Mr. Epps, his wife Robyn and their wedding business were forced to move from Arizona into a 350 square-foot mobile in a remote trailer in the Utah mountains after receiving numerous death threats. Online retailers started selling T-shirts with the words 'Arrest Ray Epps'. The complaint claims that some people recorded songs about him, and posted them to YouTube. It also states how he was reduced "into a cartoonish character in a conspiracy theory."

Mr. Epps served in the Marine Corps, but he said, under oath, in his deposition in front of the committee on Jan. 6, that he never worked in law enforcement, or spoken with anyone in various government agencies including the F.B.I. and C.I.A. N.S.A. Michael Teter was Mr. Epps' lawyer. He demanded that Fox and Mr. Carlson retract their stories about his role in the Capitol Riot and apologize on air. The network and Mr. Carlson's prime time show, which has been cancelled, did not respond.

Ray is now taking steps to defend his rights, by seeking accountability from Fox for the lies that caused so much damage to him and Robyn. In a Wednesday statement, Mr. Teter stated that he was taking the next steps to vindicate his rights by seeking accountability for Fox's lies which have caused him and Robyn so much harm.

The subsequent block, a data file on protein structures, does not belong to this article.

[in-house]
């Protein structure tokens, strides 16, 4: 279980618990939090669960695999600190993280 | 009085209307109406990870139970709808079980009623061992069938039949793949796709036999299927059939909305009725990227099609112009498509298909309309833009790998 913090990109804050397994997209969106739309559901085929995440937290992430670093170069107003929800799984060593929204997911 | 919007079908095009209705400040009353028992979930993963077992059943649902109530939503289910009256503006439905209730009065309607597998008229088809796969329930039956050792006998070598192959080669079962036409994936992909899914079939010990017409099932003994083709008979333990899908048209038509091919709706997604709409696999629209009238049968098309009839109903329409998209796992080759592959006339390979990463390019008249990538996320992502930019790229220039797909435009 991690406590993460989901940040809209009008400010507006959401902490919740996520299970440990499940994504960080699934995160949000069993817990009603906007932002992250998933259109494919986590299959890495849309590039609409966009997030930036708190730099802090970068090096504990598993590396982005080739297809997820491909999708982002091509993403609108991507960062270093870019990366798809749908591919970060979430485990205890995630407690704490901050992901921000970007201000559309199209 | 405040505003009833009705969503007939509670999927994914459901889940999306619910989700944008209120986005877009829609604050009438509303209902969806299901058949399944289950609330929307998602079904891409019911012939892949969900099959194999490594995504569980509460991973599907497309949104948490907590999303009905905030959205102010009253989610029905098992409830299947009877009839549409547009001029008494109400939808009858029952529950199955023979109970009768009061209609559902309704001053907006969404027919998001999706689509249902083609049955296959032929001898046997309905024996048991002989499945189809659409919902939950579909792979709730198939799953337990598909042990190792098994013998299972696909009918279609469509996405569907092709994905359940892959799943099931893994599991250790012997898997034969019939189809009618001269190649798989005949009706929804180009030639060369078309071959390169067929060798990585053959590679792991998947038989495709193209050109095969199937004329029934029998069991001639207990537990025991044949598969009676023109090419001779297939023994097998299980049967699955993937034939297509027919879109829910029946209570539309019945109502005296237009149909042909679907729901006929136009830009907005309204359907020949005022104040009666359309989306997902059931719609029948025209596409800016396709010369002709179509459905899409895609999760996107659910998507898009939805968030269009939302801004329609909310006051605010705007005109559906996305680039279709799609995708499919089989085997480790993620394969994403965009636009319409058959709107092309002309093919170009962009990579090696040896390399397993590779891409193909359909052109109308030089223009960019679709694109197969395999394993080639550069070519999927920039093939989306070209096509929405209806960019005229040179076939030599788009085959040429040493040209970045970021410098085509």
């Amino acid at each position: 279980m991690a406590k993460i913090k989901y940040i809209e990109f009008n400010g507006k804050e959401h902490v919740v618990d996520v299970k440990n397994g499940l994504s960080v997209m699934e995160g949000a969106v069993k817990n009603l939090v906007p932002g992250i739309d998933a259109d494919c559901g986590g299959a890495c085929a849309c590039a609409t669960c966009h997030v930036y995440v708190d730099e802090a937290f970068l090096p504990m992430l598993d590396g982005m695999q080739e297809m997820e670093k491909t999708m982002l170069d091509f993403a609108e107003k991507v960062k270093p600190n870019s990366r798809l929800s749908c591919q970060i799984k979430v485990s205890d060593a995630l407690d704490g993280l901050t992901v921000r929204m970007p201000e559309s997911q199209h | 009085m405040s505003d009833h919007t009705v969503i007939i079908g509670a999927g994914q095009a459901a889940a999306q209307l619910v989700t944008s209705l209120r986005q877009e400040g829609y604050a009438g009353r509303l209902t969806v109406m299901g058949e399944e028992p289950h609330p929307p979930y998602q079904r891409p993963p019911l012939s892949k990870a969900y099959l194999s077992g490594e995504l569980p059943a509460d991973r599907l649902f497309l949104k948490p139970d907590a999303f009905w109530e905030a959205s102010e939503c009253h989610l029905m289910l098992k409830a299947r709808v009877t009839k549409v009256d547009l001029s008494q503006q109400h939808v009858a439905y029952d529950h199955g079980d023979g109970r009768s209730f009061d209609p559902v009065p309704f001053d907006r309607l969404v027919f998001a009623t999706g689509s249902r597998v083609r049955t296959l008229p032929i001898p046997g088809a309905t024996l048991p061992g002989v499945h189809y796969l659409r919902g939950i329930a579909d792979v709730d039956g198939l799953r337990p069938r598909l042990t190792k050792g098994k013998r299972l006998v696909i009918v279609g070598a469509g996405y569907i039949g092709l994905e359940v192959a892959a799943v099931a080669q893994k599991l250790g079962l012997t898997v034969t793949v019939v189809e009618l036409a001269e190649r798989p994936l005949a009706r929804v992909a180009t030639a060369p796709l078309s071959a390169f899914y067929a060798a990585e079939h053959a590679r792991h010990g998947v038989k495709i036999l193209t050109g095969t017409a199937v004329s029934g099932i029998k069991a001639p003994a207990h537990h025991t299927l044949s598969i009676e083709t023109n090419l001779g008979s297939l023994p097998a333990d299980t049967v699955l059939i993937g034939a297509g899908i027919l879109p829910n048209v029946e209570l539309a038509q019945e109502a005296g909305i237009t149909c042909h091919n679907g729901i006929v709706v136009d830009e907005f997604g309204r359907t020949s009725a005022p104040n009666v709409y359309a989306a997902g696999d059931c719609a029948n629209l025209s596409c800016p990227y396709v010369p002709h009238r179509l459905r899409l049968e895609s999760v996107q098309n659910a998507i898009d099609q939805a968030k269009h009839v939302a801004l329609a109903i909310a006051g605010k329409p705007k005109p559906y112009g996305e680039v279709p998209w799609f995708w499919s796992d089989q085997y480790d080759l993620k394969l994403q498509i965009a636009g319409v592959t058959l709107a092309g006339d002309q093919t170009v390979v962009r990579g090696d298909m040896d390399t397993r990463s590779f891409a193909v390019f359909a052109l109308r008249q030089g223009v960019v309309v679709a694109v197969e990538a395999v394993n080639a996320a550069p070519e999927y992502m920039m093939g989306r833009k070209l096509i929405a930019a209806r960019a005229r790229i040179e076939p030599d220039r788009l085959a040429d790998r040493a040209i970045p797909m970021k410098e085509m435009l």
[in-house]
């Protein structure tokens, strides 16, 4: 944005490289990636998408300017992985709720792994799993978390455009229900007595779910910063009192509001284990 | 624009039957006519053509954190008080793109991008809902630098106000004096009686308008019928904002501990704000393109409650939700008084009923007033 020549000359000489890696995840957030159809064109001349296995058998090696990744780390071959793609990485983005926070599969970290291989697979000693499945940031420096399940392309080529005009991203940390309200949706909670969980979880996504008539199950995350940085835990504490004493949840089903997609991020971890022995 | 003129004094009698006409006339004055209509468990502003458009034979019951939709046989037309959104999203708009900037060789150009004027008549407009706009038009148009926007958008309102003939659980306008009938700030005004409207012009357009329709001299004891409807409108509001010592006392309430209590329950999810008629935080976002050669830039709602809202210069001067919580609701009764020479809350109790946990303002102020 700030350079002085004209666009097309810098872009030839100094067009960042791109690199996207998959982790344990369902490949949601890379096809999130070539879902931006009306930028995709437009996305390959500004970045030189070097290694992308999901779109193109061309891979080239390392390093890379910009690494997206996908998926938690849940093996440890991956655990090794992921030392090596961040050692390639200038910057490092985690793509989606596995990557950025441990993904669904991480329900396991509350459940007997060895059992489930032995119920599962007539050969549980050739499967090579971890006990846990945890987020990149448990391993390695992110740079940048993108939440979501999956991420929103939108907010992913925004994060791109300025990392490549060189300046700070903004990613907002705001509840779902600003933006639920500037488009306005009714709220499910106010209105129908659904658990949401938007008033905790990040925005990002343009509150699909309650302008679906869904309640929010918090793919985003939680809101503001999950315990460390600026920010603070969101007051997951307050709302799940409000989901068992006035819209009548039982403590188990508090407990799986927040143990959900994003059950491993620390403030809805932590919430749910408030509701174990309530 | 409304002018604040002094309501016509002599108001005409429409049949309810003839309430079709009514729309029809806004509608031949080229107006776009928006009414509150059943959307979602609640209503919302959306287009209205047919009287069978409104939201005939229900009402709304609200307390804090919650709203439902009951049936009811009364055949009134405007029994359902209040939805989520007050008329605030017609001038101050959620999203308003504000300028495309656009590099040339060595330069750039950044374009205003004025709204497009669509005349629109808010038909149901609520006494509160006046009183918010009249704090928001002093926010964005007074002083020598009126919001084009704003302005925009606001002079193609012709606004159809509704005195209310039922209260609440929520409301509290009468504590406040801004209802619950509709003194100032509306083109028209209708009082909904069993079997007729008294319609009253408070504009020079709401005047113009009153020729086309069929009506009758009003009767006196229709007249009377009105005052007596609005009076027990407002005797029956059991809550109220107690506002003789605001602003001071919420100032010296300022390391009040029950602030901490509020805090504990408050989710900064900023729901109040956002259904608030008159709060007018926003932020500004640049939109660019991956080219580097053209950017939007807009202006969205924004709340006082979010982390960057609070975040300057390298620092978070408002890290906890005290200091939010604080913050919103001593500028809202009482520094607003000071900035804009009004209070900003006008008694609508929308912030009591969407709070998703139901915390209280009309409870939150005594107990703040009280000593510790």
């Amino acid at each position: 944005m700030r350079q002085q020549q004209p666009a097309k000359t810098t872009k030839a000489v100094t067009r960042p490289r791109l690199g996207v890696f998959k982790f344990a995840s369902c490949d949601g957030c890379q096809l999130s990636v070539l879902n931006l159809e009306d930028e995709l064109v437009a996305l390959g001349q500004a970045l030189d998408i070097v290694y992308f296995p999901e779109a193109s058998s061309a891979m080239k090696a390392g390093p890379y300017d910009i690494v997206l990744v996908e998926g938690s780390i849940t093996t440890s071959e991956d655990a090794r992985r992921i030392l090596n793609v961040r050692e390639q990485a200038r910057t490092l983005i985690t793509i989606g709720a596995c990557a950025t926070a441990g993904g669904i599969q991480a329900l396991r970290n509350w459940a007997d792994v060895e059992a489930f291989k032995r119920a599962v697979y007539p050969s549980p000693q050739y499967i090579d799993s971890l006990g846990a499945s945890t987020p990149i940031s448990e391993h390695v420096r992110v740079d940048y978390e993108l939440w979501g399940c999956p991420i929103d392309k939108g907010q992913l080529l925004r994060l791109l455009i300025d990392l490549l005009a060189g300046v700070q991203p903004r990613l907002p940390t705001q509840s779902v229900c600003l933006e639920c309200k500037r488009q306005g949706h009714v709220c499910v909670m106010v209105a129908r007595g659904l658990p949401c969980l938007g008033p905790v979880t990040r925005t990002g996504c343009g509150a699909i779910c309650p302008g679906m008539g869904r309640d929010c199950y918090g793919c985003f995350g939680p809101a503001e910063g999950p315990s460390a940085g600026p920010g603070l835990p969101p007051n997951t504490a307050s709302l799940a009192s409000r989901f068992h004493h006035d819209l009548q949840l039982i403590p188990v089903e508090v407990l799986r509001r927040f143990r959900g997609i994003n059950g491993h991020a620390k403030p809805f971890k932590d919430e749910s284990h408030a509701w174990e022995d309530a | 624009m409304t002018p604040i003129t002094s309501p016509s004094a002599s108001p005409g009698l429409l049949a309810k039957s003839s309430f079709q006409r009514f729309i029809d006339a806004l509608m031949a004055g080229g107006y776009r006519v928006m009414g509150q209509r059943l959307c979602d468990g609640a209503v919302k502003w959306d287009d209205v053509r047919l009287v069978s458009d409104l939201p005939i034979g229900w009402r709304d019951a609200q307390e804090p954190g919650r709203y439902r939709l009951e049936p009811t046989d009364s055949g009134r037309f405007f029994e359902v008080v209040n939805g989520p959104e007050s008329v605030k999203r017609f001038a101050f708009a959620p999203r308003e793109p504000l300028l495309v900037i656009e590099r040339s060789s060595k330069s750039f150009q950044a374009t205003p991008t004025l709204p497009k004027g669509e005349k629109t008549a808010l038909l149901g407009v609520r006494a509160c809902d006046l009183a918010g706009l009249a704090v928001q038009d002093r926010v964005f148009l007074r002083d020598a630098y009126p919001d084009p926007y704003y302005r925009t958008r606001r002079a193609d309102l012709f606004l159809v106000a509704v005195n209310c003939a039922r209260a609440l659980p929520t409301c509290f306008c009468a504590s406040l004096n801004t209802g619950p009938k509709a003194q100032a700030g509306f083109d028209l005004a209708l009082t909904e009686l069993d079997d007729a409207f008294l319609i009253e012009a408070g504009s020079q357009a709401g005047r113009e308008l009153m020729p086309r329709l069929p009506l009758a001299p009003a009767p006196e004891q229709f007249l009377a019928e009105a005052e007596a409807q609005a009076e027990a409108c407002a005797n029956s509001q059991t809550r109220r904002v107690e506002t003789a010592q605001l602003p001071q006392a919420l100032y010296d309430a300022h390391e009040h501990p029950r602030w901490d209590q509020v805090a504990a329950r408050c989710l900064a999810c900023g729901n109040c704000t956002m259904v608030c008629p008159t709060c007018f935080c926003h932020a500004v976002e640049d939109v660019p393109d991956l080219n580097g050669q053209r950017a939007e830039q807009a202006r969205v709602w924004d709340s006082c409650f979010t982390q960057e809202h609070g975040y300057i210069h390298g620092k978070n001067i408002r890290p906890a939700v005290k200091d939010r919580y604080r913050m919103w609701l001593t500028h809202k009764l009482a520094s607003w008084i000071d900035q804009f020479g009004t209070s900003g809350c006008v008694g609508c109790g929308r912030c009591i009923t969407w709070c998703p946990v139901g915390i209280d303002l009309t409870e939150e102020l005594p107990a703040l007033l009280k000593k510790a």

The lawsuit paints Mr. Epps in a light of a Fox fan who was duped and convinced by Fox's coverage that he had to attend the pro Trump demonstrations around and on Jan. 6, 2017.

Epps listened when Fox's on-air personalities, guests and other sources told their audience that the 2020 elections had been stolen. He believed Fox. Epps was moved by the constant reminders that Trump supporters were to express their opinions on January 6th in Washington D.C.

In part, conspiracy theories about Mr. Epps persist because the Justice Department never brought charges against him for the actions he committed on Jan. 6, and the night before. On video, Mr. Epps is seen encouraging demonstrators at one point to join him in marching into the Capitol. At another time, however, Mr. Epps pleads to restraint when it is clear that the situation has become violent. He pushes through a police barrier into a restricted area of Capitol grounds.

The lawsuit claims that the Justice Department informed Mr. Epps in May of its intention to bring criminal charges against him for his involvement in the Capitol attack. The charges are not known, but their filing undermines any notion that Mr. Epps would be protected due to his role as an alleged covert agent.